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Oğuz (Oghuz)

The Oğuz (Old Turkic: 𐰆𐰍𐰔; Kharakhanid: ٱغُز; Ottoman: اوغوز) are a tribe of Oğuz-speaking people. Historically, the Oğuz sub-tribes practiced Tengrism; however, by the end of the 12th century C.E., they had mostly converted to Islam. Following their conversion, they would be known as the Türkmän. 

 

Etymology

 

Oğuz derives from Turkic *ok "arrow" and *ga[d] "tribe."


 

History

 

Classical Antiquity

Halayuntlığ

Xuŋa


Late Antiquity

Bayarqu

Duqa

Halat

Xalaç

Xunı

Yedivar

Varxun

Avar

Nezük Xunı

Tabğaç

Ürpän

Oğuz İli


Medieval

Bozok Wing

Gün Division

Qayığ

Devlet-i Aliye-i Osmaniye

Bayat

Qacar

Alqabölük

Qarabölük

Ay Division

→ Yazğır

Tügär

Artuqlu

Tutırka

Yaparlı

Yıldız Division

→ Afşar

→ Qızıq

→ Bägtili

→ Qarqın

Üçoq Wing

Gök Division

Bayandur

Aq Qoyunlu

Dudmane Safavi

Bäçänäk

→ Çuvaldar

→ Çäpni

Dağ Division

→ Salğur

→ Äymür

Ulayundluğ

→ Yürägir

Deŋiz Division

→ İgdir

→ Bügdüz

→ Yıwa

Qara Qoyunlu

→ Qınıq

Sälçük


Modern

Azärbaycanlı

Gagauz

Qaşqay

Salar

Türkmen

→ Türk

Abdal

→ Yörüks


 

Late Antique & Medieval Culture

 

Habitation


The Oğuz as a whole were both semi-nomadic and sedentary. Those who lived in central Turän were more likely to be sedentary, while those who inhabited the regions near Xwäräzm were semi-nomadic. However, even those who lived in central Turän could be semi-nomadic. For instance, the Yedivar army was said to reside outside a city's walls, living in felt yurts. These yurts, such as those belonging to the Xaqan, could be very extravagant. The Monasteries of Luoyang notes that the Yedivar Xaqan would pitch "a large felt yurt that [was] forty paces square. Kilims made of wool [were] hung all around the walls."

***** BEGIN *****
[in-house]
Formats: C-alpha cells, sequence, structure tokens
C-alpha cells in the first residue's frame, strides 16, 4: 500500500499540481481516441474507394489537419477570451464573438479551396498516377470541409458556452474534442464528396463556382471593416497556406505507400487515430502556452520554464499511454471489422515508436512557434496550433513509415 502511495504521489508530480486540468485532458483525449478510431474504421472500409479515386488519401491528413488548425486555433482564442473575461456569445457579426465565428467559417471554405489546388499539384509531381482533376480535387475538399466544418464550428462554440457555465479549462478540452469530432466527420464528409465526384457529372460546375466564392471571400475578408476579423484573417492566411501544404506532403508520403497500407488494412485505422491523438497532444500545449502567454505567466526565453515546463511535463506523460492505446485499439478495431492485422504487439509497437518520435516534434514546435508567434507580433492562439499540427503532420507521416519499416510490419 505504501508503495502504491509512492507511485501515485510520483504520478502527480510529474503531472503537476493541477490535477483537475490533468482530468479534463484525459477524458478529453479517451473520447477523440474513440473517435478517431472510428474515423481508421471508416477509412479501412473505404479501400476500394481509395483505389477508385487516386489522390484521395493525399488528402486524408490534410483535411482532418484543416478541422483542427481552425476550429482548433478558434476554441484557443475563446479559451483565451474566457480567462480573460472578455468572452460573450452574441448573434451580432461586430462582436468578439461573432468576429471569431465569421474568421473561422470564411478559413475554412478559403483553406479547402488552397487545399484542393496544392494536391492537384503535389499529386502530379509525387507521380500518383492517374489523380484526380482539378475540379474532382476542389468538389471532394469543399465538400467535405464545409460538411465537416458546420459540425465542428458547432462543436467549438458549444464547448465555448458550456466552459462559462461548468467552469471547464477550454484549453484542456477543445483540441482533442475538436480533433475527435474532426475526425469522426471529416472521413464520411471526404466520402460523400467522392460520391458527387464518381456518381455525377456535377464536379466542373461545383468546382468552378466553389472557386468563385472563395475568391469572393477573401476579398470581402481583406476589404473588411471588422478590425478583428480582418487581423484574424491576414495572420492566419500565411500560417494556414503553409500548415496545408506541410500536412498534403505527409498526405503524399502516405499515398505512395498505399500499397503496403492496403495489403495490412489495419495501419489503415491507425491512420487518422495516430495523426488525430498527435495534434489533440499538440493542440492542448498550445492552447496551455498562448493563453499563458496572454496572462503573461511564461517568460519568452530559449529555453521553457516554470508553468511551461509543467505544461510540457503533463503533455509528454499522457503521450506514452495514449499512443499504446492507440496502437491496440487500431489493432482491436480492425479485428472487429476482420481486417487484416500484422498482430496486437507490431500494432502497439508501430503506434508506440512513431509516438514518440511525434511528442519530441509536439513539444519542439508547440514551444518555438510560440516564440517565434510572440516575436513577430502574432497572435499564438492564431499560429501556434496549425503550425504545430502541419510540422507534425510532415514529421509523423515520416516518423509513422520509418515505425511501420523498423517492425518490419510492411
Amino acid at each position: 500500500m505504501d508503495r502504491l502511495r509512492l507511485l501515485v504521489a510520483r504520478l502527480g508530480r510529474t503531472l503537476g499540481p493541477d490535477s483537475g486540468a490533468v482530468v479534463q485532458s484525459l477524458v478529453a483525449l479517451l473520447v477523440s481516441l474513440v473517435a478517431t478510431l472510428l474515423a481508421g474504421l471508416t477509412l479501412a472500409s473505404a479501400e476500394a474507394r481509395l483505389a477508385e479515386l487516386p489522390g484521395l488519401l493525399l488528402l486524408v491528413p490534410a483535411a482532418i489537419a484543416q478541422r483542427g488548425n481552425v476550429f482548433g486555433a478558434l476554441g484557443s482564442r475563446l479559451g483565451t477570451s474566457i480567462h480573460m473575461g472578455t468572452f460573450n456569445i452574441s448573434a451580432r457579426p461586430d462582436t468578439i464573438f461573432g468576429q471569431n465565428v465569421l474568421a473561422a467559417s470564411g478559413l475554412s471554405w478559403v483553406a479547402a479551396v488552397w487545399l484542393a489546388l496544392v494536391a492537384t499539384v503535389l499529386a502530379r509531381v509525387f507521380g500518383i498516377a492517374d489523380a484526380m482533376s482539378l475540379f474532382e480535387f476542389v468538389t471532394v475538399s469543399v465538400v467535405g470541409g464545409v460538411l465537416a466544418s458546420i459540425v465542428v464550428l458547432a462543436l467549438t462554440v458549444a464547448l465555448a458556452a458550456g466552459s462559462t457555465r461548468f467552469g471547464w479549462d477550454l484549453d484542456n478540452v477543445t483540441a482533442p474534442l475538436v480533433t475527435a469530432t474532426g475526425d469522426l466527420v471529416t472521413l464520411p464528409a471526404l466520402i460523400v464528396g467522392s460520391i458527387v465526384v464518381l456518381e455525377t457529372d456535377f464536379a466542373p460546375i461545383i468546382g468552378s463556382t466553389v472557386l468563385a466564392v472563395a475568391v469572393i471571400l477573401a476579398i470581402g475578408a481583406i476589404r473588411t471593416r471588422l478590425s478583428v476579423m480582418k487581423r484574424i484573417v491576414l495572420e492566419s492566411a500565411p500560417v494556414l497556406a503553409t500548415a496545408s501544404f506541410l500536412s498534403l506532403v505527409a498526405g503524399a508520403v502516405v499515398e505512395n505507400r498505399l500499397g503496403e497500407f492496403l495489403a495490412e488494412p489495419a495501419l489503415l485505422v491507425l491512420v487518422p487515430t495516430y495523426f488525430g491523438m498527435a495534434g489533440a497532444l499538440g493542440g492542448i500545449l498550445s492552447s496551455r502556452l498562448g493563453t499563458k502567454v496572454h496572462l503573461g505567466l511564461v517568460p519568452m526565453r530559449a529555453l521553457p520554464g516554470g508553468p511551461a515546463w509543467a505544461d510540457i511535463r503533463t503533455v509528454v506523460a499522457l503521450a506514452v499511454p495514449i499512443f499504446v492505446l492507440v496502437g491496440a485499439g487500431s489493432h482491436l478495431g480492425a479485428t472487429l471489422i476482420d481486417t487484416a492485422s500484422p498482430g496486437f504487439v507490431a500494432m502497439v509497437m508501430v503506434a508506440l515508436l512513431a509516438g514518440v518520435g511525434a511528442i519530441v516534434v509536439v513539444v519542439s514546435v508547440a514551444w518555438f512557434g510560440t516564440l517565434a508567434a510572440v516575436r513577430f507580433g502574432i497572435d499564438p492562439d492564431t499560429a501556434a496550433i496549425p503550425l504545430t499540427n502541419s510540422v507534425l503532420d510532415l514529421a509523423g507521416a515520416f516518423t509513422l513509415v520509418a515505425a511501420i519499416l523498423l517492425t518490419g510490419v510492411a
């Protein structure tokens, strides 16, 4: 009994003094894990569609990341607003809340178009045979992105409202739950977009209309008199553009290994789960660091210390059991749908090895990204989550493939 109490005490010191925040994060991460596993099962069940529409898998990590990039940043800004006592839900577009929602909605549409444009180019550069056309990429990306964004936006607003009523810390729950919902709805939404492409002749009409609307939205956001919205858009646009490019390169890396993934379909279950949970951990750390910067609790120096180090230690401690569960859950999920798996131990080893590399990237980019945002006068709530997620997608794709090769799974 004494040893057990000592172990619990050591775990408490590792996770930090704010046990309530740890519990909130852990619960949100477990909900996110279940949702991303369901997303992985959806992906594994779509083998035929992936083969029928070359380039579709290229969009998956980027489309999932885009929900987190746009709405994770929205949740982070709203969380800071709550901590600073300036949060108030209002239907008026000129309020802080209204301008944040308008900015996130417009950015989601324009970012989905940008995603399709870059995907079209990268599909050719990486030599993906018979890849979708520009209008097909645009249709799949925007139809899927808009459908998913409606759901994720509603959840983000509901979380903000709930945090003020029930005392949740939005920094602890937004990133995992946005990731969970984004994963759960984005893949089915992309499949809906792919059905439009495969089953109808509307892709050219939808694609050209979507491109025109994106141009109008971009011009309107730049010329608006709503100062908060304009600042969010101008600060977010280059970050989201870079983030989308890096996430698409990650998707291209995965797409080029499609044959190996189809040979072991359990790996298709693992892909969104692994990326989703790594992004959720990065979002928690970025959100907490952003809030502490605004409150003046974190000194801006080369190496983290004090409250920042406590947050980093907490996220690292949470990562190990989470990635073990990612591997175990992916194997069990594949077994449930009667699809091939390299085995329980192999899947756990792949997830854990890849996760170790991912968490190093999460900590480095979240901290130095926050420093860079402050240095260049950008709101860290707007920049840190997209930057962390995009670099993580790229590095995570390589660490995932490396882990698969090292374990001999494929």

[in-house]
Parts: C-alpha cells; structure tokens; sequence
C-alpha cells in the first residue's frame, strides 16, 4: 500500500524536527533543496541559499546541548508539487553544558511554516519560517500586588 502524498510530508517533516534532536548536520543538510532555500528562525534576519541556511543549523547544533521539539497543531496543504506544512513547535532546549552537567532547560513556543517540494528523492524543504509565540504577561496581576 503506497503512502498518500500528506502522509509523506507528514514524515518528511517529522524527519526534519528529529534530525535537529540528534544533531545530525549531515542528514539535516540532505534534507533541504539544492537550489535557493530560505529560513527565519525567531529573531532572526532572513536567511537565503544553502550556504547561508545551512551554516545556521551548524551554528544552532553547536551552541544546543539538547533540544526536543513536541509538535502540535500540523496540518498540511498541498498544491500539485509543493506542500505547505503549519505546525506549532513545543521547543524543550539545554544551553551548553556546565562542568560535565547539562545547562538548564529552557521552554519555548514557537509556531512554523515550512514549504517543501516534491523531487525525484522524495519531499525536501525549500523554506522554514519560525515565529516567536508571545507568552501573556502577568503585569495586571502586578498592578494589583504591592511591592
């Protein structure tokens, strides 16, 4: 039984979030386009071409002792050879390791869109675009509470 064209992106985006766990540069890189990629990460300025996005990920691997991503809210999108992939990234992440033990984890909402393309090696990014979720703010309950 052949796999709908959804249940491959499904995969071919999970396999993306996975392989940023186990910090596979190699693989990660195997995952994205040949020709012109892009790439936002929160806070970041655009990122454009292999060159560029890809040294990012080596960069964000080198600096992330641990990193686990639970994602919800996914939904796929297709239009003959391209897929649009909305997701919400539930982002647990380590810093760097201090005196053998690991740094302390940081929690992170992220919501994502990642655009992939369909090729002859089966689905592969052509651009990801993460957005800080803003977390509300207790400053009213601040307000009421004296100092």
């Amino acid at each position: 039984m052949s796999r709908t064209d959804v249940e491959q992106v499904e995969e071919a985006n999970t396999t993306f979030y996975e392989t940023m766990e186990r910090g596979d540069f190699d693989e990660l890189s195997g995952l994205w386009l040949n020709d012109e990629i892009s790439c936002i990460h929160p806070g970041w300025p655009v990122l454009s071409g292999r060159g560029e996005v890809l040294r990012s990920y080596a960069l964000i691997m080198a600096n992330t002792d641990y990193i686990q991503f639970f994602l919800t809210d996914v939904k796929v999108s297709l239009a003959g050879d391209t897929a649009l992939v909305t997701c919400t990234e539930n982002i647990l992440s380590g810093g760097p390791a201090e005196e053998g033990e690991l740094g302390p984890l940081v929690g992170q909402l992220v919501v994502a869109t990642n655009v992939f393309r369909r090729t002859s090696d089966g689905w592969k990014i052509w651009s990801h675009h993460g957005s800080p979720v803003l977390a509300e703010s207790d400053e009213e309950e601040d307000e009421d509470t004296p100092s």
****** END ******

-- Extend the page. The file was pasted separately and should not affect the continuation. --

Migration was typical for semi-nomadic Oğuz tribes. The Monasteries of Luoyang notes that the tribes of the Yedivar "migrate[d in search] of water and grass. In the summer, they [sought] cool [lands]. In the winter, they [sought] warm [lands]."


Soceity


As with all pre-modern Turkic people, sex and gender were one and the same within Oğuz soceity. Men and women were said to have distinct roles; however, there were also many roles that overlapped. For instance, both Oğuz men and women were capable warriors and expert archers, horseriders, and athletes.


Traditionally, women were monogamous while men could be polygamous. However, this did not necessarily apply to royalty. It is noted that Yedivar queens were known to have several husbands. In fact, in their case, it was the man who was monogamous. The Book of Wei records this practice as such:


"(Now) it is their custom that all the brothers share one wife. If the husband does not have any brothers, then the wife wears a horned cap. If the husband does have brothers, then the wife wears a cap with as many horns as there are brothers."



Notes
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